The Poisson distribution relates to unpredictable, random events. If therefore, rare codon occurrence fits this model it implies that rare codons are randomly distributed. The sequences were divided into 40 codon-width bins as described in the methods. The number of bins containing either 0, 1, 2, 3, 4, 5, or 6 rare codons were observed. The number of occurrences was compared to the number of occurrences that would have been expected if rare codon occurrence could be described by a Poisson process. Chen and Inouye showed that there is a high occurrence of rare codons at the start of coding regions [9] and in our analysis it was found that fewer sequences than expected contained 0–2 codons at the start but more than expected contain 3–6 codons (results not shown). Interestingly, when the rest of the sequence was analysed more of the bins than expected contained zero rare codons. Indeed many more bins than expected contained four or more rare codons. A χ2 goodness of fit gave the probability that the expected and observed distributions were similar of less than 10−30 which clearly indicates that the rare codons do not follow a Poisson distribution. Hence the distribution of rare codons through the 2233 sequences is not a random event. To further investigate this, the Monte Carlo methodology was used. Random sequences were generated containing the same proportion of rare codons as the data set. The distance between any rare codon ai and its nearest neighbour ai+1 was noted for all rare codons in the data set with separations of 0–140 codons. The number of times any given separation was observed was compared to the number of times it was expected from the random sequences (Fig. 1). The mean separation observed was 23.4 codons and that expected from the simulations was 25.7 codons. Whether these distributions were different was analysed using a χ2 goodness of fit testing of the hypothesis which gave a χ2 value of 3116 which is far in access of the 0.1% critical value with 139 degrees of freedom. It can be seen from Fig. 1 that rare codons tend to cluster preferring separations of between 1–10 codons. These clusters could well occur upstream of domain boundaries, thus pausing translation while the exposed nascent chain folds. Recently Zhang et al. [6] produced a model to describe the effect of rare codon clusters and their data implied that clusters containing as few as two rare codons maximised the increase in steady state density of ribosomes downstream of the ‘pause site'. To further investigate clustering we observed separation distances of ai and ai+1, a two codon cluster, of ai and ai+2, a three codon cluster and ai and ai+3, a four codon cluster. Since codons are known to cluster at the start of coding sequences this analysis excluded the first 40 codons of the coding region. Fig. 2 shows that codons appear to cluster with rare codons occurring within six codons of each other at a higher frequency than expected. The groups of three rare codons have a higher than expected tendency to occur within a 20 codon band and four rare codons within 40 codons.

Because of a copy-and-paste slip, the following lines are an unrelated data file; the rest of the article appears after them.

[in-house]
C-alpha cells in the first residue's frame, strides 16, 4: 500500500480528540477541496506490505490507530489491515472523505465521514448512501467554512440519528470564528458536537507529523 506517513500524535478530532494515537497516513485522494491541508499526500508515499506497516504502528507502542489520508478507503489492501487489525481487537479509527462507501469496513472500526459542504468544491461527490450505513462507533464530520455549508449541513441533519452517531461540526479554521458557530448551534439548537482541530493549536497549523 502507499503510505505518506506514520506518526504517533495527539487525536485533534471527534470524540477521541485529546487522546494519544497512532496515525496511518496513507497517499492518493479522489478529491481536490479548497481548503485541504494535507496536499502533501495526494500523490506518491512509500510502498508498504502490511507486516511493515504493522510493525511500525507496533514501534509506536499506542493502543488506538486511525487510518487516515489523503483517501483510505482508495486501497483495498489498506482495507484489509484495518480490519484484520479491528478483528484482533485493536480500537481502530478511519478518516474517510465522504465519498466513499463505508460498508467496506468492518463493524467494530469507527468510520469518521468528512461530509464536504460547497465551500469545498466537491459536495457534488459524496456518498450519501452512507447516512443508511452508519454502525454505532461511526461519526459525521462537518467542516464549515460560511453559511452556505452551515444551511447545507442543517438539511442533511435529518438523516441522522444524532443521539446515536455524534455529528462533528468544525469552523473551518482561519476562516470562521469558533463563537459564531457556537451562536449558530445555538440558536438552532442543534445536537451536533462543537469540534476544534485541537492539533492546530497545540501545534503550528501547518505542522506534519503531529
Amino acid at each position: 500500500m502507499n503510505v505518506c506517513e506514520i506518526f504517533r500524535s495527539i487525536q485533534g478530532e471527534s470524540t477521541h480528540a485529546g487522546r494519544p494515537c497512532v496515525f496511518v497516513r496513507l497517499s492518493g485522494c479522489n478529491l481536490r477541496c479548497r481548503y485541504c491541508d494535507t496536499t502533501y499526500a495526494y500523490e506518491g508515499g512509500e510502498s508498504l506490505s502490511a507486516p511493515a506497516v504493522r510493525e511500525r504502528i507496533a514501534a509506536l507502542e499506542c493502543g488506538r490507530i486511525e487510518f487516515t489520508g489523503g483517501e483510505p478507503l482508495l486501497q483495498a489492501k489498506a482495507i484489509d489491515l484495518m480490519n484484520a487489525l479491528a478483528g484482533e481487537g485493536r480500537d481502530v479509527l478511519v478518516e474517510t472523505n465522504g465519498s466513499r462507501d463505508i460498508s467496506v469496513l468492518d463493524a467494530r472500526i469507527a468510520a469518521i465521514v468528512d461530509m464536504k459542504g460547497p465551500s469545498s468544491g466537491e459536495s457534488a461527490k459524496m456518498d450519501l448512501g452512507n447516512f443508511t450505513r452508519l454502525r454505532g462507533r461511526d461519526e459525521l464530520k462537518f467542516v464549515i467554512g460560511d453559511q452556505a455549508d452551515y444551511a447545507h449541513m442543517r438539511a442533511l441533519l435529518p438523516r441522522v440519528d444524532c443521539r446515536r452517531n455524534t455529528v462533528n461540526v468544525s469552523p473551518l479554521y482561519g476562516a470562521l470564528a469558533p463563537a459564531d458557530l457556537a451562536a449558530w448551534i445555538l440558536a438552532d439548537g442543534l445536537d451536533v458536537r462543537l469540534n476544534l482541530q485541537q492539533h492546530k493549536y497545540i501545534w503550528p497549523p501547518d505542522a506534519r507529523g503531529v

1

The distance between each rare codon ai and its nearest neighbour ai+1 was determined for all 2233 coding sequences. A comparison of the observed (▪) and expected (◻) number of times rare codons were separated by distances of 0 to 30 codons is shown above. Expected values were generated using Monte Carlo testing methodology with 2233 randomly generated sequences of the same lengths as the data set. The random sequences contained in total over 600 000 codons. The same distribution was obtained with sequences containing 2×107 codons. The codon composition was the same as in the data set. Values shown represent the percentage of all rare codons with the separation shown. Separations of upto 140 codons were calculated (data not shown).

2

The observed (▪) and expected (◻) number of rare codons with a rare codon separation of between 0 and 30 codons. The analysis excluded the first 40 codons. A shows the separation between consecutive rare codons, i.e. rare codon ai and ai+1, a separation of zero indicates the codons are adjacent, B shows the separation between rare codon ai and ai+2 hence the minimum separation is one and this indicates ai, ai+1, ai+2 are adjacent. C shows the separation between ai and ai+3 hence the minimum separation is two. 2233 E. coli genes were tested for the observed values and Monte Carlo analysis with 20 000 randomly generated 1000 codon sequences were used to find the expected values by examining codons 41–1000. The codon composition was the same in the random sequence and the data set. Values shown represent the percentage of all rare codons with the separation shown. Separations of upto 100 codons were measured but after 30–40 codons were all less than the expected (data not shown).

In summary it appears that rare codons do not occur randomly but prefer to cluster within DNA coding regions. This clustering effect is clear both at the start of the coding region and within the remainder of the gene. It may well be that this clustering has a role in the slowing or pausing of translation thus aiding the initiation of translation or protein folding.

References